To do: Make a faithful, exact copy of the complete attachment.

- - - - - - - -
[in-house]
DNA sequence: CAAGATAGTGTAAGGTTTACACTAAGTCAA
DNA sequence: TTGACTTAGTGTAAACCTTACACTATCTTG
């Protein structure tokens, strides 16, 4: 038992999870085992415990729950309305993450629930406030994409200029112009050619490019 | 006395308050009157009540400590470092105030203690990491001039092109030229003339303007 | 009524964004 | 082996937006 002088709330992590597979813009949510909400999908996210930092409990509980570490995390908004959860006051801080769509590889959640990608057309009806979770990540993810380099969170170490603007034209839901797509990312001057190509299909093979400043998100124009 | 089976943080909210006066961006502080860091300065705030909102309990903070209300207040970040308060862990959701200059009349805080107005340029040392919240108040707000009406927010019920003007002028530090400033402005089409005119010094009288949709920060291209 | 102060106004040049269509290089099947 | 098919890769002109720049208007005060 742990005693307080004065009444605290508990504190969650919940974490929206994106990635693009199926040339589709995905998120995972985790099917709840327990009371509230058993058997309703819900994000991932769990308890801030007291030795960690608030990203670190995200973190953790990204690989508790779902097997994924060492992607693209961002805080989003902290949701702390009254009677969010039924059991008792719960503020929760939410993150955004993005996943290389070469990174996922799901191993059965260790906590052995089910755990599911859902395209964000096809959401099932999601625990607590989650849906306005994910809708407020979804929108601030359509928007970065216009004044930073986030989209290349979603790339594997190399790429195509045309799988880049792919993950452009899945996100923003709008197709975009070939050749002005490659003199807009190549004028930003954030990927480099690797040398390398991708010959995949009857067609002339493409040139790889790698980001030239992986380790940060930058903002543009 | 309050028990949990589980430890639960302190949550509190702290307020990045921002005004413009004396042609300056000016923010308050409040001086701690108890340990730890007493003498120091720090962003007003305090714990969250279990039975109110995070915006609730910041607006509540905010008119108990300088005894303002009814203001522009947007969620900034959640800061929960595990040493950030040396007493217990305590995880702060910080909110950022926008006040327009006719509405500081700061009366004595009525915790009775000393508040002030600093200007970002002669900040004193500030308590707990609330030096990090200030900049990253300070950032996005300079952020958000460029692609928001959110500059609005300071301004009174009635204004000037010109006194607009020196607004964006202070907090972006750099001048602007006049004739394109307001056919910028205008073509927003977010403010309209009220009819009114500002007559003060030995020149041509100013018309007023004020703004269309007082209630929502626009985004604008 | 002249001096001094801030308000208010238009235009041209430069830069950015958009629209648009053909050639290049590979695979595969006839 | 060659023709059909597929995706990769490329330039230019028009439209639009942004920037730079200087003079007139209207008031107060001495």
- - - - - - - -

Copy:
[in-house]
DNA sequence: CAAGATAGTGTAAGGTTTACACTAAGTCAA
DNA sequence: TTGACTTAGTGTAAACCTTACACTATCTTG
């Protein structure tokens, strides 16, 4: 038992999870085992415990729950309305993450629930406030994409200029112009050619490019 | 006395308050009157009540400590470092105030203690990491001039092109030229003339303007 | 009524964004 | 082996937006 002088709330992590597979813009949510909400999908996210930092409990509980570490995390908004959860006051801080769509590889959640990608057309009806979770990540993810380099969170170490603007034209839901797509990312001057190509299909093979400043998100124009 | 089976943080909210006066961006502080860091300065705030909102309990903070209300207040970040308060862990959701200059009349805080107005340029040392919240108040707000009406927010019920003007002028530090400033402005089409005119010094009288949709920060291209 | 102060106004040049269509290089099947 | 098919890769002109720049208007005060 742990005693307080004065009444605290508990504190969650919940974490929206994106990635693009199926040339589709995905998120995972985790099917709840327990009371509230058993058997309703819900994000991932769990308890801030007291030795960690608030990203670190995200973190953790990204690989508790779902097997994924060492992607693209961002805080989003902290949701702390009254009677969010039924059991008792719960503020929760939410993150955004993005996943290389070469990174996922799901191993059965260790906590052995089910755990599911859902395209964000096809959401099932999601625990607590989650849906306005994910809708407020979804929108601030359509928007970065216009004044930073986030989209290349979603790339594997190399790429195509045309799988880049792919993950452009899945996100923003709008197709975009070939050749002005490659003199807009190549004028930003954030990927480099690797040398390398991708010959995949009857067609002339493409040139790889790698980001030239992986380790940060930058903002543009 | 309050028990949990589980430890639960302190949550509190702290307020990045921002005004413009004396042609300056000016923010308050409040001086701690108890340990730890007493003498120091720090962003007003305090714990969250279990039975109110995070915006609730910041607006509540905010008119108990300088005894303002009814203001522009947007969620900034959640800061929960595990040493950030040396007493217990305590995880702060910080909110950022926008006040327009006719509405500081700061009366004595009525915790009775000393508040002030600093200007970002002669900040004193500030308590707990609330030096990090200030900049990253300070950032996005300079952020958000460029692609928001959110500059609005300071301004009174009635204004000037010109006194607009020196607004964006202070907090972006750099001048602007006049004739394109307001056919910028205008073509927003977010403010309209009220009819009114500002007559003060030995020149041509100013018309007023004020703004269309007082209630929502626009985004604008 | 002249001096001094801030308000208010238009235009041209430069830069950015958009629209648009053909050639290049590979695979595969006839 | 060659023709059909597929995706990769490329330039230019028009439209639009942004920037730079200087003079007139209207008031107060001495």